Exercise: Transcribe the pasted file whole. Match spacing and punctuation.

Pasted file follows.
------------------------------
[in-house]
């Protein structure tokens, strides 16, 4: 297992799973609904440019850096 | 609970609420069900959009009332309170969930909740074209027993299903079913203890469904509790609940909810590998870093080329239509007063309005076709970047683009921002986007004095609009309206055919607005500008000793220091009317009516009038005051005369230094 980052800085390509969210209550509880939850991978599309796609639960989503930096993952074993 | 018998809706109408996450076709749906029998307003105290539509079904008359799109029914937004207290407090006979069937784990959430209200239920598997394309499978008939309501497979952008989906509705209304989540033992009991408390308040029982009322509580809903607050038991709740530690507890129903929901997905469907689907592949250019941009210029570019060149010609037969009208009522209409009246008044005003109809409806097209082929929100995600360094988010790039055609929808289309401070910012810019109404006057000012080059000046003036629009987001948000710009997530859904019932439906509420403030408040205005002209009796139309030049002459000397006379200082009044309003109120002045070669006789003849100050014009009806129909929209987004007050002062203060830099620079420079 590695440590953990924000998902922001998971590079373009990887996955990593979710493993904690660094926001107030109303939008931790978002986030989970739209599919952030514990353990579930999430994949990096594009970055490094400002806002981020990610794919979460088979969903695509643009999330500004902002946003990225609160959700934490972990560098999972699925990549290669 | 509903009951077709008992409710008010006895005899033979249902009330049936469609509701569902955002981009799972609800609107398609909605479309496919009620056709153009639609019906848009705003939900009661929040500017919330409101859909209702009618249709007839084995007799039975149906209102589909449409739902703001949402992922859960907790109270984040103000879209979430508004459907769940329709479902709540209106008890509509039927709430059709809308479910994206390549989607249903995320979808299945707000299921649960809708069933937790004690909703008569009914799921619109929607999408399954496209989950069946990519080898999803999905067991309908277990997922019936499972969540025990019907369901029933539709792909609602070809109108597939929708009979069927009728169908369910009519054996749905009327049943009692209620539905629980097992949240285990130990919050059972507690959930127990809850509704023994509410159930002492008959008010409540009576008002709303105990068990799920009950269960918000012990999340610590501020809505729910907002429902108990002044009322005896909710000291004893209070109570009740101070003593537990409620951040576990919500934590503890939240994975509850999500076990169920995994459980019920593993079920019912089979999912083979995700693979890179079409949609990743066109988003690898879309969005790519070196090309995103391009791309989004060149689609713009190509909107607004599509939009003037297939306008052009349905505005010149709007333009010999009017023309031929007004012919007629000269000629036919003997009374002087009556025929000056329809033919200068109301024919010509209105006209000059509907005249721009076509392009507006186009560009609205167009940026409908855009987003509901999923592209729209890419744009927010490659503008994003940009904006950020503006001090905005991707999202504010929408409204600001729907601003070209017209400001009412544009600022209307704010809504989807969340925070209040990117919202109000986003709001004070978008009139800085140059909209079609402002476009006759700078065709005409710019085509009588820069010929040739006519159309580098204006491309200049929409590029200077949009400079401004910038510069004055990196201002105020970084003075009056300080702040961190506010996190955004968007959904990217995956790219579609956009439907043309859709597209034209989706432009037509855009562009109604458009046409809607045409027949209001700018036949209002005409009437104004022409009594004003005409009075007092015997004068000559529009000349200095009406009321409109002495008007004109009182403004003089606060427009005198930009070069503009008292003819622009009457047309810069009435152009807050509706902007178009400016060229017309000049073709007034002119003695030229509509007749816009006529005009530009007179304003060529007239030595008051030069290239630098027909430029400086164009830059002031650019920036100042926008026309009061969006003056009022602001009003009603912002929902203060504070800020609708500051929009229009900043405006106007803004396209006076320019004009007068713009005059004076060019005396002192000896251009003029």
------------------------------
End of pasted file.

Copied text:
[in-house]
């Protein structure tokens, strides 16, 4: 297992799973609904440019850096 | 609970609420069900959009009332309170969930909740074209027993299903079913203890469904509790609940909810590998870093080329239509007063309005076709970047683009921002986007004095609009309206055919607005500008000793220091009317009516009038005051005369230094 980052800085390509969210209550509880939850991978599309796609639960989503930096993952074993 | 018998809706109408996450076709749906029998307003105290539509079904008359799109029914937004207290407090006979069937784990959430209200239920598997394309499978008939309501497979952008989906509705209304989540033992009991408390308040029982009322509580809903607050038991709740530690507890129903929901997905469907689907592949250019941009210029570019060149010609037969009208009522209409009246008044005003109809409806097209082929929100995600360094988010790039055609929808289309401070910012810019109404006057000012080059000046003036629009987001948000710009997530859904019932439906509420403030408040205005002209009796139309030049002459000397006379200082009044309003109120002045070669006789003849100050014009009806129909929209987004007050002062203060830099620079420079 590695440590953990924000998902922001998971590079373009990887996955990593979710493993904690660094926001107030109303939008931790978002986030989970739209599919952030514990353990579930999430994949990096594009970055490094400002806002981020990610794919979460088979969903695509643009999330500004902002946003990225609160959700934490972990560098999972699925990549290669 | 509903009951077709008992409710008010006895005899033979249902009330049936469609509701569902955002981009799972609800609107398609909605479309496919009620056709153009639609019906848009705003939900009661929040500017919330409101859909209702009618249709007839084995007799039975149906209102589909449409739902703001949402992922859960907790109270984040103000879209979430508004459907769940329709479902709540209106008890509509039927709430059709809308479910994206390549989607249903995320979808299945707000299921649960809708069933937790004690909703008569009914799921619109929607999408399954496209989950069946990519080898999803999905067991309908277990997922019936499972969540025990019907369901029933539709792909609602070809109108597939929708009979069927009728169908369910009519054996749905009327049943009692209620539905629980097992949240285990130990919050059972507690959930127990809850509704023994509410159930002492008959008010409540009576008002709303105990068990799920009950269960918000012990999340610590501020809505729910907002429902108990002044009322005896909710000291004893209070109570009740101070003593537990409620951040576990919500934590503890939240994975509850999500076990169920995994459980019920593993079920019912089979999912083979995700693979890179079409949609990743066109988003690898879309969005790519070196090309995103391009791309989004060149689609713009190509909107607004599509939009003037297939306008052009349905505005010149709007333009010999009017023309031929007004012919007629000269000629036919003997009374002087009556025929000056329809033919200068109301024919010509209105006209000059509907005249721009076509392009507006186009560009609205167009940026409908855009987003509901999923592209729209890419744009927010490659503008994003940009904006950020503006001090905005991707999202504010929408409204600001729907601003070209017209400001009412544009600022209307704010809504989807969340925070209040990117919202109000986003709001004070978008009139800085140059909209079609402002476009006759700078065709005409710019085509009588820069010929040739006519159309580098204006491309200049929409590029200077949009400079401004910038510069004055990196201002105020970084003075009056300080702040961190506010996190955004968007959904990217995956790219579609956009439907043309859709597209034209989706432009037509855009562009109604458009046409809607045409027949209001700018036949209002005409009437104004022409009594004003005409009075007092015997004068000559529009000349200095009406009321409109002495008007004109009182403004003089606060427009005198930009070069503009008292003819622009009457047309810069009435152009807050509706902007178009400016060229017309000049073709007034002119003695030229509509007749816009006529005009530009007179304003060529007239030595008051030069290239630098027909430029400086164009830059002031650019920036100042926008026309009061969006003056009022602001009003009603912002929902203060504070800020609708500051929009229009900043405006106007803004396209006076320019004009007068713009005059004076060019005396002192000896251009003029």